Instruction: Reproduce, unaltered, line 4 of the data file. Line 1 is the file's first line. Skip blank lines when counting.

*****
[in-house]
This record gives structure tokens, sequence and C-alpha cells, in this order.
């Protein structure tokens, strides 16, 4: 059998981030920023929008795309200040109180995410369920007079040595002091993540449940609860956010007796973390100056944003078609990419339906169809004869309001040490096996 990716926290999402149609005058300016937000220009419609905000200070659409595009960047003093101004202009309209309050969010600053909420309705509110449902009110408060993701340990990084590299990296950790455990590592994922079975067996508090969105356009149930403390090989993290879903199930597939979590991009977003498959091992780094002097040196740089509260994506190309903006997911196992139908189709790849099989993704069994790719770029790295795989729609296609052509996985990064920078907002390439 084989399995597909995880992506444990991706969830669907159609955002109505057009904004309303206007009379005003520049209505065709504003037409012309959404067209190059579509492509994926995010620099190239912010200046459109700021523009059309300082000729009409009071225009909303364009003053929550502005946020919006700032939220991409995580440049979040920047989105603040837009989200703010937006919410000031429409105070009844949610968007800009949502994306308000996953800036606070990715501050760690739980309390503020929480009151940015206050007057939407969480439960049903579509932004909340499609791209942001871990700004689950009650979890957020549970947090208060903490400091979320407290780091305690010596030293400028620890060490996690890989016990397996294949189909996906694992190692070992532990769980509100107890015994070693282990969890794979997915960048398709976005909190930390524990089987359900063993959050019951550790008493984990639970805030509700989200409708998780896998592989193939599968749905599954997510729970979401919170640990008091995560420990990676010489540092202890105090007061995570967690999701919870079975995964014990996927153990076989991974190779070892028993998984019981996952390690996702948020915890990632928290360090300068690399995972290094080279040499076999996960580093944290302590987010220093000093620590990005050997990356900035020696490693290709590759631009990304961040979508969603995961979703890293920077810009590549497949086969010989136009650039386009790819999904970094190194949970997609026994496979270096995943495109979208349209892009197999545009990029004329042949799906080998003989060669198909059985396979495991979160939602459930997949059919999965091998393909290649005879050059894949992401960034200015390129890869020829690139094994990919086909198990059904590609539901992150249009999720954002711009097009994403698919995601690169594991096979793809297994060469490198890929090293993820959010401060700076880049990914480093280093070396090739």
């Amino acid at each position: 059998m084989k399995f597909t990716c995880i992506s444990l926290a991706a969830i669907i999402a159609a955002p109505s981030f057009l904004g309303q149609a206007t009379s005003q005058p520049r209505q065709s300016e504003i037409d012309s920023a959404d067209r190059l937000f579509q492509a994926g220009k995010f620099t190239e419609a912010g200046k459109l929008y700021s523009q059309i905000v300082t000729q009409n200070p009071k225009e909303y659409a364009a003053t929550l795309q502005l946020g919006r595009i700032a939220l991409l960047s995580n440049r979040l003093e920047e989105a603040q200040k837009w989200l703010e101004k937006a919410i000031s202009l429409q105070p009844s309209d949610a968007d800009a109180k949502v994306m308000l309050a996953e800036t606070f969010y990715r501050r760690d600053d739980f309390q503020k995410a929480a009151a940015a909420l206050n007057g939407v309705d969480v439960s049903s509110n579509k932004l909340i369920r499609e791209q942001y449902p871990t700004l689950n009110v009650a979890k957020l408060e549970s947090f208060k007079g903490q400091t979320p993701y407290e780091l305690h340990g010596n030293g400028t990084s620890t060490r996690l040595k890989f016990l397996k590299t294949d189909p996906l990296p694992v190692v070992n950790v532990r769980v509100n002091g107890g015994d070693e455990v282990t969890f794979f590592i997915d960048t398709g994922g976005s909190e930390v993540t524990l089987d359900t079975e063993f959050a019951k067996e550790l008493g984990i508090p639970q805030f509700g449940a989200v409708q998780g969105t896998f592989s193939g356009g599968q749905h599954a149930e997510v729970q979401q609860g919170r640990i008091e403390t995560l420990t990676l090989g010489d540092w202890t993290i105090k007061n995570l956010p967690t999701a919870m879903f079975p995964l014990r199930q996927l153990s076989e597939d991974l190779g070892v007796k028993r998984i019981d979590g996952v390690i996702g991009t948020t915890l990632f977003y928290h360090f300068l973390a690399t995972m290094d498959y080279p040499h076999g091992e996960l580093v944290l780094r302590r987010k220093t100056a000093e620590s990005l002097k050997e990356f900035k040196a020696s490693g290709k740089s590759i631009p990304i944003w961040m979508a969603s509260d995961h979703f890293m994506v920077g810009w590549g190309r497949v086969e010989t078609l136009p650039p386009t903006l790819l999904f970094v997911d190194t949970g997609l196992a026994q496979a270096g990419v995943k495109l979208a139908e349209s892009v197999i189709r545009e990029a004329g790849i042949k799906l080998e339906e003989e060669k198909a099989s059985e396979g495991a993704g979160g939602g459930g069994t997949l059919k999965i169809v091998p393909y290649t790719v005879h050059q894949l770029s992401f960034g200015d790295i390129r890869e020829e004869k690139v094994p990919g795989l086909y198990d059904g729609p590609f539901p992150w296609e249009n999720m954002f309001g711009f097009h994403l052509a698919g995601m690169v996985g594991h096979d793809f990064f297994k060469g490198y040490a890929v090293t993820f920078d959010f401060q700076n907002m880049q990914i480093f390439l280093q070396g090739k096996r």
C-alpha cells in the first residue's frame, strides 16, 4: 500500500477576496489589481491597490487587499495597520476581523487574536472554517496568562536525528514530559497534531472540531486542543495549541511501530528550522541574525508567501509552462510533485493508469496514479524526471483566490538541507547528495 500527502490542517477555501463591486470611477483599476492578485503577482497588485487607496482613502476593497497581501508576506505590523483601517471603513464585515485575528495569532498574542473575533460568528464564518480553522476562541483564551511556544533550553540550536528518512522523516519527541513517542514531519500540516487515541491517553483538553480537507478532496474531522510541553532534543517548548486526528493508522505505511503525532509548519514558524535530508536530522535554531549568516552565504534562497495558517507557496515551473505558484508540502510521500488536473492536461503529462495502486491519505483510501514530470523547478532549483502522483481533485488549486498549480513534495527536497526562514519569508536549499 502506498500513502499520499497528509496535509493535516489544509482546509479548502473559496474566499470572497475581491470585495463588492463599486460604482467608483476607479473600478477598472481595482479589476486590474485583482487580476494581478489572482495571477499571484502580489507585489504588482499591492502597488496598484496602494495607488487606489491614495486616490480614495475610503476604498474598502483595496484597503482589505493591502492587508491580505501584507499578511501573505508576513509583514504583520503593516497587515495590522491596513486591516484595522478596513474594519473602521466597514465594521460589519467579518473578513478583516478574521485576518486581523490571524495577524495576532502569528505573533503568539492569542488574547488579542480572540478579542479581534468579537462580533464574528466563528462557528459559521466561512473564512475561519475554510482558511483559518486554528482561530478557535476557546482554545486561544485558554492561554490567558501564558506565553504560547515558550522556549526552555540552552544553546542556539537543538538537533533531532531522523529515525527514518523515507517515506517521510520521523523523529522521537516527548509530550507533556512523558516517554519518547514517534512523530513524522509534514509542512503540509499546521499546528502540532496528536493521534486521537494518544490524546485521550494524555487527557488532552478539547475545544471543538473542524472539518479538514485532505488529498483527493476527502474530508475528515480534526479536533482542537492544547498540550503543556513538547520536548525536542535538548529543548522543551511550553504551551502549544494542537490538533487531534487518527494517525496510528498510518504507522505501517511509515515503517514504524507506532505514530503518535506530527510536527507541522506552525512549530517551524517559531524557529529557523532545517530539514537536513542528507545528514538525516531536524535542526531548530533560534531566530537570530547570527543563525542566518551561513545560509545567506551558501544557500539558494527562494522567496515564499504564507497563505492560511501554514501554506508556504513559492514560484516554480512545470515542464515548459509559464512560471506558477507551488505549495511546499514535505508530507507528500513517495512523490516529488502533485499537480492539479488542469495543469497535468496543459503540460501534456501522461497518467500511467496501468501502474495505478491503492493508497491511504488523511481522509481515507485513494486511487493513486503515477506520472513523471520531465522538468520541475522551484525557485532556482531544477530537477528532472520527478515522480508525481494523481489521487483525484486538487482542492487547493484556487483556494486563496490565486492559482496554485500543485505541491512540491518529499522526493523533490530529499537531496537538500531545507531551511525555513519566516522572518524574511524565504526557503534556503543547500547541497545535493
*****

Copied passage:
């Amino acid at each position: 059998m084989k399995f597909t990716c995880i992506s444990l926290a991706a969830i669907i999402a159609a955002p109505s981030f057009l904004g309303q149609a206007t009379s005003q005058p520049r209505q065709s300016e504003i037409d012309s920023a959404d067209r190059l937000f579509q492509a994926g220009k995010f620099t190239e419609a912010g200046k459109l929008y700021s523009q059309i905000v300082t000729q009409n200070p009071k225009e909303y659409a364009a003053t929550l795309q502005l946020g919006r595009i700032a939220l991409l960047s995580n440049r979040l003093e920047e989105a603040q200040k837009w989200l703010e101004k937006a919410i000031s202009l429409q105070p009844s309209d949610a968007d800009a109180k949502v994306m308000l309050a996953e800036t606070f969010y990715r501050r760690d600053d739980f309390q503020k995410a929480a009151a940015a909420l206050n007057g939407v309705d969480v439960s049903s509110n579509k932004l909340i369920r499609e791209q942001y449902p871990t700004l689950n009110v009650a979890k957020l408060e549970s947090f208060k007079g903490q400091t979320p993701y407290e780091l305690h340990g010596n030293g400028t990084s620890t060490r996690l040595k890989f016990l397996k590299t294949d189909p996906l990296p694992v190692v070992n950790v532990r769980v509100n002091g107890g015994d070693e455990v282990t969890f794979f590592i997915d960048t398709g994922g976005s909190e930390v993540t524990l089987d359900t079975e063993f959050a019951k067996e550790l008493g984990i508090p639970q805030f509700g449940a989200v409708q998780g969105t896998f592989s193939g356009g599968q749905h599954a149930e997510v729970q979401q609860g919170r640990i008091e403390t995560l420990t990676l090989g010489d540092w202890t993290i105090k007061n995570l956010p967690t999701a919870m879903f079975p995964l014990r199930q996927l153990s076989e597939d991974l190779g070892v007796k028993r998984i019981d979590g996952v390690i996702g991009t948020t915890l990632f977003y928290h360090f300068l973390a690399t995972m290094d498959y080279p040499h076999g091992e996960l580093v944290l780094r302590r987010k220093t100056a000093e620590s990005l002097k050997e990356f900035k040196a020696s490693g290709k740089s590759i631009p990304i944003w961040m979508a969603s509260d995961h979703f890293m994506v920077g810009w590549g190309r497949v086969e010989t078609l136009p650039p386009t903006l790819l999904f970094v997911d190194t949970g997609l196992a026994q496979a270096g990419v995943k495109l979208a139908e349209s892009v197999i189709r545009e990029a004329g790849i042949k799906l080998e339906e003989e060669k198909a099989s059985e396979g495991a993704g979160g939602g459930g069994t997949l059919k999965i169809v091998p393909y290649t790719v005879h050059q894949l770029s992401f960034g200015d790295i390129r890869e020829e004869k690139v094994p990919g795989l086909y198990d059904g729609p590609f539901p992150w296609e249009n999720m954002f309001g711009f097009h994403l052509a698919g995601m690169v996985g594991h096979d793809f990064f297994k060469g490198y040490a890929v090293t993820f920078d959010f401060q700076n907002m880049q990914i480093f390439l280093q070396g090739k096996r």